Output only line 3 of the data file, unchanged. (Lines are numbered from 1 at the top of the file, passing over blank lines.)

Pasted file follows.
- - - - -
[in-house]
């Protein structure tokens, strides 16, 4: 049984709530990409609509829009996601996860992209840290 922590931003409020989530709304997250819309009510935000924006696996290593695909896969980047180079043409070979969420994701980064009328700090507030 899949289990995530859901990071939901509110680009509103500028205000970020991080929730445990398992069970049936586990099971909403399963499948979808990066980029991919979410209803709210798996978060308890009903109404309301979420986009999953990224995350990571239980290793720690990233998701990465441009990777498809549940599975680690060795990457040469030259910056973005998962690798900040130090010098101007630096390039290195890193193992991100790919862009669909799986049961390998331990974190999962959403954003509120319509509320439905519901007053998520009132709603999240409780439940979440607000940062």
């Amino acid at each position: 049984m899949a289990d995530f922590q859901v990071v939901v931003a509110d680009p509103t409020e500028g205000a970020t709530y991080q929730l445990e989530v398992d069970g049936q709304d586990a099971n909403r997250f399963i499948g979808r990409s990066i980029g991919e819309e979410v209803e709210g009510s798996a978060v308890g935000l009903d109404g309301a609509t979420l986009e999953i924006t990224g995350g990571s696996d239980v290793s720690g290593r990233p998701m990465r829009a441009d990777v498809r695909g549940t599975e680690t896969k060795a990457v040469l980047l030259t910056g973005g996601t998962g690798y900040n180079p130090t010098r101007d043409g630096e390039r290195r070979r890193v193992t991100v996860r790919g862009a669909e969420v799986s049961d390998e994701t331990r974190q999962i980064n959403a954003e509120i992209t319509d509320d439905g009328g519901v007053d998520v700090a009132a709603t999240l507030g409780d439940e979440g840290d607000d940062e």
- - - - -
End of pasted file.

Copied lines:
């Amino acid at each position: 049984m899949a289990d995530f922590q859901v990071v939901v931003a509110d680009p509103t409020e500028g205000a970020t709530y991080q929730l445990e989530v398992d069970g049936q709304d586990a099971n909403r997250f399963i499948g979808r990409s990066i980029g991919e819309e979410v209803e709210g009510s798996a978060v308890g935000l009903d109404g309301a609509t979420l986009e999953i924006t990224g995350g990571s696996d239980v290793s720690g290593r990233p998701m990465r829009a441009d990777v498809r695909g549940t599975e680690t896969k060795a990457v040469l980047l030259t910056g973005g996601t998962g690798y900040n180079p130090t010098r101007d043409g630096e390039r290195r070979r890193v193992t991100v996860r790919g862009a669909e969420v799986s049961d390998e994701t331990r974190q999962i980064n959403a954003e509120i992209t319509d509320d439905g009328g519901v007053d998520v700090a009132a709603t999240l507030g409780d439940e979440g840290d607000d940062e």